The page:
Natasha Lekach, Education Specialist at Martin Griffin Preserve, joined ACR in September 2018 and brings her skills as an educator, a naturalist and a storyteller to ACR’s educational programs. Natasha served in director and educator roles for organizations in Vermont and Washington before opting to return to her native Bay Area and assist Golden Gate Raptor Observatory with their education outreach. Natasha believes that utilizing student-centered experiences in research-based education has the capacity to foster a personal connection to content and a sense of place and, in return, spark an investment in science-based stewardship of the land on the local and global level. Natasha holds a B.S. in wildlife and fisheries biology from the University of Vermont’s School of Environment and Natural Resources.
Jacqueline Levy, Education Specialist at Bouverie Preserve, joined ACR in September 2018 and brings her strong conservation ethic, field experience and skills as an educator to ACR’s educational programs. Prior to joining ACR, Jacqueline spent nearly a dozen years teaching science at Sonoma Valley High School. She has held science positions at Sonoma Ecology Center and Bodega Marine Lab. Her fieldwork has included the ecology of many animals such as: birds, tortoises, insects, and monkeys, and she had led field studies for AmeriCorp's Adopt-A-Watershed program. Jacqueline holds a teaching credential from Sonoma State University, received her M.A in ecology and systematic biology from San Francisco State University and a B.A in liberal arts from Sarah Lawrence College. Jacqueline is a member of the California Landscape Contractors Association.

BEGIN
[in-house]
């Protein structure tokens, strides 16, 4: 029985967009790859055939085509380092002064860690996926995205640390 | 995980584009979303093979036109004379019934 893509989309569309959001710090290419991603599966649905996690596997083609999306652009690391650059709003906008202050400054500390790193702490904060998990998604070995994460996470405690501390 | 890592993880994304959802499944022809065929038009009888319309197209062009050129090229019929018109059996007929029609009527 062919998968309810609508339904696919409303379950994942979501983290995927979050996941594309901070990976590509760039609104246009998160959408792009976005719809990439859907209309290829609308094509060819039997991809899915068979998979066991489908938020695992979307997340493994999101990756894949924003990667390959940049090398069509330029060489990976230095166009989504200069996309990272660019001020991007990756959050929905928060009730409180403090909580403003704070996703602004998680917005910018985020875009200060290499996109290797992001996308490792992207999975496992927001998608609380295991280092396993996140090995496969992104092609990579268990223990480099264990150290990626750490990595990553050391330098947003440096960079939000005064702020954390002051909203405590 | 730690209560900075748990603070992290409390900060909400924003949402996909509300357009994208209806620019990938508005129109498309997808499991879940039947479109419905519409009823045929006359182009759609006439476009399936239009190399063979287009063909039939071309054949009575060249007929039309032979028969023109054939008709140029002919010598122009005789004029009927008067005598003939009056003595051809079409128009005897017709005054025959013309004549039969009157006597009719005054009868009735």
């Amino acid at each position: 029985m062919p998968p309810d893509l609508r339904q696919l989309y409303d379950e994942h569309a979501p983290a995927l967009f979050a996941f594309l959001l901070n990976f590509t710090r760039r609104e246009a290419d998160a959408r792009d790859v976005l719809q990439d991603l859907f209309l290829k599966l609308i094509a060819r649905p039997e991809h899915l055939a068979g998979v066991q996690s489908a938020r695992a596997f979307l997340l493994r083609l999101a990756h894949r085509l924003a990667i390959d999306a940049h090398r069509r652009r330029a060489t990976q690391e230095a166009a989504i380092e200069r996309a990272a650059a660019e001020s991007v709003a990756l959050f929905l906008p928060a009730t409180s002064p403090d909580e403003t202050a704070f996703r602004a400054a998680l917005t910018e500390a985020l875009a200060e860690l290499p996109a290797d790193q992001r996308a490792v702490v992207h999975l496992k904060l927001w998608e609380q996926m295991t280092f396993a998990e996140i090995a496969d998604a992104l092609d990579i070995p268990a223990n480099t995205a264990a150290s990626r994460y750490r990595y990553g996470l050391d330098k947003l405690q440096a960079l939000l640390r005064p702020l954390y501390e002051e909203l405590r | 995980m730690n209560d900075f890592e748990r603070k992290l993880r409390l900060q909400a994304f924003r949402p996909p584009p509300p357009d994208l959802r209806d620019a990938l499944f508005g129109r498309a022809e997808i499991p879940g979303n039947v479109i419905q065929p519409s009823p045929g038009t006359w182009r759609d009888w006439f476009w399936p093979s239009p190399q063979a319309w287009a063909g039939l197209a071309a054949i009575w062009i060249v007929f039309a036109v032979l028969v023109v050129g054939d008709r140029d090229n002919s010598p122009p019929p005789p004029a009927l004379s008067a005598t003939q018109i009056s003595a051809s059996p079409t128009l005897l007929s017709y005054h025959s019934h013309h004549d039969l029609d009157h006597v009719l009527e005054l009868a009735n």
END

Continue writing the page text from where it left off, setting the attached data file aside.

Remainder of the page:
David Lumpkin, Avian Ecologist at Cypress Grove Research Center, joined ACR in March 2017 as a lead scientist on the Heron and Egret Telemetry Project. David earned a bachelor's degree in biology from Oberlin College. While there he conducted research on the role of plumage and bill coloration in goldfinches as a signal of physiological health. After graduating, David worked as a field technician for a variety of organizations conducting research on wild birds, banding migrants, and aiding conservation and recovery efforts. Focal species David has worked with include Golden-Cheeked Warblers, Yellow-Billed Cuckoos, Golden Eagles, and San Clemente Island Loggerhead Shrikes.